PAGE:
Legal Documentation for Owner / Trainer Profit Sharing Deals

Profit-sharing arrangements between a horse owner and his or her trainer are commonplace in the horse industry. They are often referred to as “partnerships,” but a written contract is seldom used. I strongly advise my clients against doing any kind of profit-sharing or partnership arrangement without putting the terms in writingI have seen countless relationships between owners and trainers break down over a profit-sharing deal, and it generally happens because the parties had a different idea about what the agreement was supposed to entail. These disputes can get ugly, and sometimes law enforcement even becomes involved in disputes over possession of the horse. 

Usual Scenario. The typical profit-sharing arrangement usually arises when the owner and trainer agree that the trainer will train, board, and promote the horse free of charge or at a very discounted rate to the owner in exchange for an increased percentage of the horse’s racing proceeds or a percentage of the proceeds from selling or breeding the horse.

 

Essential Documents. The following documents should be drafted to fit your specific terms and executed by the appropriated parties:

 

* A purchase and sale agreement between the owner and seller;

* A bill of sale transferring title of the horse from the seller to the owner; and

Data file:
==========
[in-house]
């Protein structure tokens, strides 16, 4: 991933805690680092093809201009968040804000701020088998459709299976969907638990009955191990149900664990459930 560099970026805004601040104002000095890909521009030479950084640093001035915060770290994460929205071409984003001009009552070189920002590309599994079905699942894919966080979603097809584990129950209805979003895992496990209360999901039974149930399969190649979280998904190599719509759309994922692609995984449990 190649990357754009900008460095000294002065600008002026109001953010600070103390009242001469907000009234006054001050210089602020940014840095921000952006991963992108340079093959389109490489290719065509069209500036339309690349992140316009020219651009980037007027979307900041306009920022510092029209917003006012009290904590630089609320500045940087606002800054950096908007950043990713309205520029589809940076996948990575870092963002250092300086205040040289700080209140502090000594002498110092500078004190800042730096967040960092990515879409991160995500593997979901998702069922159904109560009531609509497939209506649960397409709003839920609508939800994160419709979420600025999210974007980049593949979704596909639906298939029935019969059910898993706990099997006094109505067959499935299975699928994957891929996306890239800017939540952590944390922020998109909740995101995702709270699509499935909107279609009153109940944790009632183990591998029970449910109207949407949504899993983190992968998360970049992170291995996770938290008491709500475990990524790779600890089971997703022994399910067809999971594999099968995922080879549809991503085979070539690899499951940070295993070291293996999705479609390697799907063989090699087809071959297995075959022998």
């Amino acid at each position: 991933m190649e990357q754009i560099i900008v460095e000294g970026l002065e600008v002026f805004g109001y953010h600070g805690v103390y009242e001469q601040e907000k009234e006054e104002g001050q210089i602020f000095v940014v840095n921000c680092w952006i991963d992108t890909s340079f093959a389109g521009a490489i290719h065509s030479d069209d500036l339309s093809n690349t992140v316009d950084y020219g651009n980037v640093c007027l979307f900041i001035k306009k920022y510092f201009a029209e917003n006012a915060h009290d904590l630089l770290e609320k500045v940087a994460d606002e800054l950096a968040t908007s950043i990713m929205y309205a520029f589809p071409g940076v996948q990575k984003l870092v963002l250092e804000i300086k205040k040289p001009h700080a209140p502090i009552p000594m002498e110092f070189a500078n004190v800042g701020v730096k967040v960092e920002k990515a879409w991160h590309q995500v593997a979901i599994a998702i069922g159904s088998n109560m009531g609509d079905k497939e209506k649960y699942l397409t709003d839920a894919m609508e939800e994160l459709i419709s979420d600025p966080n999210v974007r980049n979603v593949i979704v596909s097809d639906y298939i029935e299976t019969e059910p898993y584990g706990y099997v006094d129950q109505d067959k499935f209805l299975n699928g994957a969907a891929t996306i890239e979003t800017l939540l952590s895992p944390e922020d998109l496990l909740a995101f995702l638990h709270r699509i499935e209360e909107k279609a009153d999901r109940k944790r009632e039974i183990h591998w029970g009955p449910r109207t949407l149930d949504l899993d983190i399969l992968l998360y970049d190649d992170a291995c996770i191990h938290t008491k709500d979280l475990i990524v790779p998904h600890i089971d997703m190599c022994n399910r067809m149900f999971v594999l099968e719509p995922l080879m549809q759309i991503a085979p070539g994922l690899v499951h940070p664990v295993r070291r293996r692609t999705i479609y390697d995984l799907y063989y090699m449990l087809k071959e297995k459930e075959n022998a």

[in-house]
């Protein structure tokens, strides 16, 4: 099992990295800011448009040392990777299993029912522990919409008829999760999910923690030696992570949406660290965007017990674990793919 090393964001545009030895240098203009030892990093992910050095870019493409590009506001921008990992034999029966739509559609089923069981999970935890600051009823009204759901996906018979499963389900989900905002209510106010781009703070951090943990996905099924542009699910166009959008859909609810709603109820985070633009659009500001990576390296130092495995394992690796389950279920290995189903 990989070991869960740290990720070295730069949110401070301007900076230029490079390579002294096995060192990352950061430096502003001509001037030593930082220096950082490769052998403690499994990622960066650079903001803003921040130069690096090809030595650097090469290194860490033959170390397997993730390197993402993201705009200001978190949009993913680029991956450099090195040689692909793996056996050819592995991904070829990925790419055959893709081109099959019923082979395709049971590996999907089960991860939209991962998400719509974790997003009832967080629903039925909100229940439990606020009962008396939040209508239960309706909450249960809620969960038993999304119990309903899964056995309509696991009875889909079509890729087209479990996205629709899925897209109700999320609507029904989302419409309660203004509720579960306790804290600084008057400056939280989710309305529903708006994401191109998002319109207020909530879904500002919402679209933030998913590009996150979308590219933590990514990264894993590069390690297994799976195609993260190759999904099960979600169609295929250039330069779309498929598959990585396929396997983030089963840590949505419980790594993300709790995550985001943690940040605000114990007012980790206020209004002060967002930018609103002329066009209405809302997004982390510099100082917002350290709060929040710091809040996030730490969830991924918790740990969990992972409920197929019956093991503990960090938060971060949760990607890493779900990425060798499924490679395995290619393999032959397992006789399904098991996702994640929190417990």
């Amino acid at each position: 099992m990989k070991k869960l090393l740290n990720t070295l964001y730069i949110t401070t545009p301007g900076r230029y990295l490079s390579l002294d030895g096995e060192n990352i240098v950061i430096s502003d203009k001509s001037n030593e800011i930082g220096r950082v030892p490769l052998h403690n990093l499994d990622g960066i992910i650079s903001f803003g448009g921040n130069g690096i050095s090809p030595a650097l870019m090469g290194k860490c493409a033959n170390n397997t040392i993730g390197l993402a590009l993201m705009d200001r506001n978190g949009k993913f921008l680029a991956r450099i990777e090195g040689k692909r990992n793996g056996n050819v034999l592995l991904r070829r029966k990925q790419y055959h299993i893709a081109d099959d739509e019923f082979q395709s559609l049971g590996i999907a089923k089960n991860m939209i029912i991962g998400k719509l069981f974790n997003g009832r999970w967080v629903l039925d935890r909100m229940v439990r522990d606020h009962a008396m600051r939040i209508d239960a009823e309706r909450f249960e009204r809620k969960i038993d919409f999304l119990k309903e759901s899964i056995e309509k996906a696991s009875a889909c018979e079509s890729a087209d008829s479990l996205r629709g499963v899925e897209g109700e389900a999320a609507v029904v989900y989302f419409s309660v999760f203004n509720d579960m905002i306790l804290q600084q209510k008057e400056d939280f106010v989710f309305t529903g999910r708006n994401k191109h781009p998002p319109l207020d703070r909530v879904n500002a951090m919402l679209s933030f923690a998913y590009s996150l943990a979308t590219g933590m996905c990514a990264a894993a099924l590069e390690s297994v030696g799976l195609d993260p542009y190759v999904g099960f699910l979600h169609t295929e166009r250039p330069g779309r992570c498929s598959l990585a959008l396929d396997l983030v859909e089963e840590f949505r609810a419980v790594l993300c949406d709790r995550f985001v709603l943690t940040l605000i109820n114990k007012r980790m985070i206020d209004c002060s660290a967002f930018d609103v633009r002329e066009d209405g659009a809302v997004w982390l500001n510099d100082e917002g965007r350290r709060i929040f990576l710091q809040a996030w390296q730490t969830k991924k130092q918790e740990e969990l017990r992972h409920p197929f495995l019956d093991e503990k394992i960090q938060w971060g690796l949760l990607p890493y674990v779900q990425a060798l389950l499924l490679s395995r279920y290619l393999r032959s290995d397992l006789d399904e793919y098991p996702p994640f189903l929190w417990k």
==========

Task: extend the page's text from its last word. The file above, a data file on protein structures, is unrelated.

* A profit-sharing agreement between the trainer and owner.

 

Purchase and Sale Agreement. In a horse sales transaction, a lot of people skip a purchase and sale agreement and go straight to a bill of sale. I do not recommend doing this in most horse sale transactions. A bill of sale is the document that transfers actual legal title of the horse from the seller to the purchaser. Once a seller signs a bill of sale, the horse then belongs to the buyer. Under the Uniform Commercial Code (which governs horse sales transactions, including those where there is no written agreement), it is assumed that title passes to the buyer when the seller gives the buyer possession of the horse. Thus, a seller should never sign a bill of sale or give possession of the horse to the prospective buyer until the buyer has met all the terms and conditions of the sales agreement. 

 

The purchase and sale document should contain all the terms upon which the buyer and seller have agreed, such as when money will change hands, when and where the horse will be delivered, and the seller’s warranties about the horse. 

 

Bill of Sale. The bill of sale to be executed by the seller when the transaction is complete should contain language similar to the following:

For good and valuable consideration, including the sum of ________DOLLARS, ($__,000.00), the receipt and sufficiency of which are hereby acknowledged by ________ (“Seller”), Seller hereby acknowledges the sale and transfer to __________(“Purchaser”) of all title and ownership rights to a certain horse known as “________”, more particularly described as follows:

 

The bill of sale should also contain a detailed description of the horse changing hands, the date the title passes, and signature lines for both the buyer and seller.

 

Owner/Trainer Agreement. In typical profit-sharing deals, once a bill of sale is executed by the seller and the owner obtains title to the horse, the trainer will receive his or her commission from the seller and the seller and owner will make arrangements for the horse to begin training with the trainer. Before the horse goes is delivered to the trainer, an agreement between the owner and trainer needs to be executed to include all the pertinent terms of the agreement.